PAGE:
Can a Daily Dose of CBD Help With Fibromyalgia?
- Fibromyalgia is a serious and common medical condition that affects almost four million adult Americans. The condition is characterized by symptoms like widespread and chronic body pain, mental and emotional issues, low sleep quality, and exhaustion(1).
- People have been seeking alternative treatments to fibromyalgia, with cannabidiol (CBD) showing much promise due to its alleged therapeutic benefits. Clinical trials and studies suggest that CBD can treat symptoms related to the disorder, such as chronic pain, low sleep quality, depression, and anxiety(2-3).
- US Food and Drug Administration or FDA-approved medications for fibromyalgia have potential side effects, some of which may be fatal(4). Adverse reactions may include nausea, drowsiness, lack of energy, and fatigue.
- Still, CBD is not a panacea or miracle cure that can solve the problems related to fibromyalgia. It is recommended to seek medical advice before using any CBD product for optimal CBD dosage and ensure overall well-being.
Why People Are Taking CBD for Fibromyalgia
With an estimated 2% to 4% of the worldwide population being people who have fibromyalgia, many are becoming interested in trying alternative treatments to provide relief for its symptoms(5).
Cannabidiol (CBD), the non-psychoactive component obtained from the cannabis plant, is one of the treatments people are looking into today.
Existing studies suggest that CBD may be used to provide effective therapeutic relief for fibromyalgia symptoms, particularly for chronic pain, depression, anxiety, and sleep disturbances.
A review of pain-related CBD studies reported that CBD treatments significantly reduced pain for the clinical trials’ patients(6).
The trial participants were a mix of patients with different conditions causing intractable chronic pain, such as multiple sclerosis and spinal cord injury.
Additionally, findings suggested that CBD creams and gels’ direct application to painful areas may help provide more effective relief for inflamed or swollen joints due to arthritis(7).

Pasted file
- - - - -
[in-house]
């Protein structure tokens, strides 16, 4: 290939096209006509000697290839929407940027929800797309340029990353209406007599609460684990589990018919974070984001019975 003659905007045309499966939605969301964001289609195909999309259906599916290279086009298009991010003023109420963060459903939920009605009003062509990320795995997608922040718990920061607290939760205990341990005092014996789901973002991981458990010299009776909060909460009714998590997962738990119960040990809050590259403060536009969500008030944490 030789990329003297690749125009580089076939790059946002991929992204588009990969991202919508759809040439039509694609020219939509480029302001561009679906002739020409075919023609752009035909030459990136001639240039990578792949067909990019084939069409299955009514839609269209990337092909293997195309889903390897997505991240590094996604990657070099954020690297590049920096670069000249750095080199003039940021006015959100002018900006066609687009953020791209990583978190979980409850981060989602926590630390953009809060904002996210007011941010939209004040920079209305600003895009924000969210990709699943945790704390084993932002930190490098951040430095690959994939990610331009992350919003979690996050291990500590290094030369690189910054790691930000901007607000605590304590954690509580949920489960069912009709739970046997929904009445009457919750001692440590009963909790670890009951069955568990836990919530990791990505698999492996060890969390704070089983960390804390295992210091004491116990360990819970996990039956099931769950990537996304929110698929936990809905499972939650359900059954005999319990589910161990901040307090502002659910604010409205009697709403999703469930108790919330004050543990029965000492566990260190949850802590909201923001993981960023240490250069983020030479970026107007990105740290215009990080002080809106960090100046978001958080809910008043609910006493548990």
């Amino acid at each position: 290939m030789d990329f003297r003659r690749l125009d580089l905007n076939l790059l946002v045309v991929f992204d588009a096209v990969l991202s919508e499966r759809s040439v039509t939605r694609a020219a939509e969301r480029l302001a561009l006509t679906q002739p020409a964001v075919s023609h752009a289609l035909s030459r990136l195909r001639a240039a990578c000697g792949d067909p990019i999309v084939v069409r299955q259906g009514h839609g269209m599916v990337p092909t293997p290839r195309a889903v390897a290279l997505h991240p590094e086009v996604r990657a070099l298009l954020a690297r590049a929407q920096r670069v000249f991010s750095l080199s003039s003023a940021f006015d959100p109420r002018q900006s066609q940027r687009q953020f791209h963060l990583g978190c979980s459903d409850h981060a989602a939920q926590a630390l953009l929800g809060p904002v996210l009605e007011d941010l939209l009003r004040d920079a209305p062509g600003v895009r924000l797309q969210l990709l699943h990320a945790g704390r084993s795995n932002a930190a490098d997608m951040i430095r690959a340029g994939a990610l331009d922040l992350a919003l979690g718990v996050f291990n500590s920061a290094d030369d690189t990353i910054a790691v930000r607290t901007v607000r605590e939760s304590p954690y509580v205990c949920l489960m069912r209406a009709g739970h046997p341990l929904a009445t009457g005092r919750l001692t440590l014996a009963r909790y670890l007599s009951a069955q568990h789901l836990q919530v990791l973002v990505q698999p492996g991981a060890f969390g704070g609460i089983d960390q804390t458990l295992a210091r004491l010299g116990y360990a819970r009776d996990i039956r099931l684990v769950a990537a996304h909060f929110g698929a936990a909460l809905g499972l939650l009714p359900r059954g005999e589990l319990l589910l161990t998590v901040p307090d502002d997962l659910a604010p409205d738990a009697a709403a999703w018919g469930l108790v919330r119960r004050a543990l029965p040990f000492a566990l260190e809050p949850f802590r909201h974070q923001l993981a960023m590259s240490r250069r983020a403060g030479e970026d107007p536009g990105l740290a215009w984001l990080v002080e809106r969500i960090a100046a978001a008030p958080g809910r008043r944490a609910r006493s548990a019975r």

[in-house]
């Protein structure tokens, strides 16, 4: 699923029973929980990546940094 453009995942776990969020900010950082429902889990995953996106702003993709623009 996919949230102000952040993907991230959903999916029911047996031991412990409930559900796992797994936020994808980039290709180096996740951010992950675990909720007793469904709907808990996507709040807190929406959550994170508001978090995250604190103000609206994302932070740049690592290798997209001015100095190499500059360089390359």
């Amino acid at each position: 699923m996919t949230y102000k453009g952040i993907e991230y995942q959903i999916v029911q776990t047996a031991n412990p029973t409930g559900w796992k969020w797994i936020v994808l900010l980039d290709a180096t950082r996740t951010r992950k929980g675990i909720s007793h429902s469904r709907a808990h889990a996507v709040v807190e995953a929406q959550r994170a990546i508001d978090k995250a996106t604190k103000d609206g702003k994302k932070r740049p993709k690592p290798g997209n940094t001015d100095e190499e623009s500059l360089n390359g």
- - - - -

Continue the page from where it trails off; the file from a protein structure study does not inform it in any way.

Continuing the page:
The study noted that bypassing the digestive system allows transdermal or topical CBD to have greater bioavailability or absorption rate(8).
CBD undergoes the first-pass metabolism when it passes through the digestive tract. The liver metabolizes and breaks down the CBD and other cannabinoids, which leads to less CBD entering the bloodstream and producing therapeutic effects(9).
CBD also showed promising results for individuals with sleep disorders and high anxiety, according to a study published in The Permanente Journal(10).
The findings indicated that almost all patients involved in the clinical trials tolerated CBD well, although the authors called for further research.
The study reported that 79.2% of adults displayed lower anxiety scores within one month of taking CBD. Meanwhile, 66.7% of adults with sleep problems experienced improved sleep quality(11).
How CBD Oil Works to Alleviate Symptoms of Fibromyalgia
Scientists have hypothesized that the cause of fibromyalgia may be tied to the endocannabinoid system (ECS)(12).
Findings suggested that clinical endocannabinoid deficiency or a decrease in endocannabinoid function may lead to higher sensitivity to pain, as well as disturbances in mood, sleep, and digestion functions(13).
The therapeutic benefits of CBD stem from the compound’s interaction with the body’s ECS.
Studies suggested that the ECS regulates different body functions, such as the sleep cycle, pain management, and appetite(14).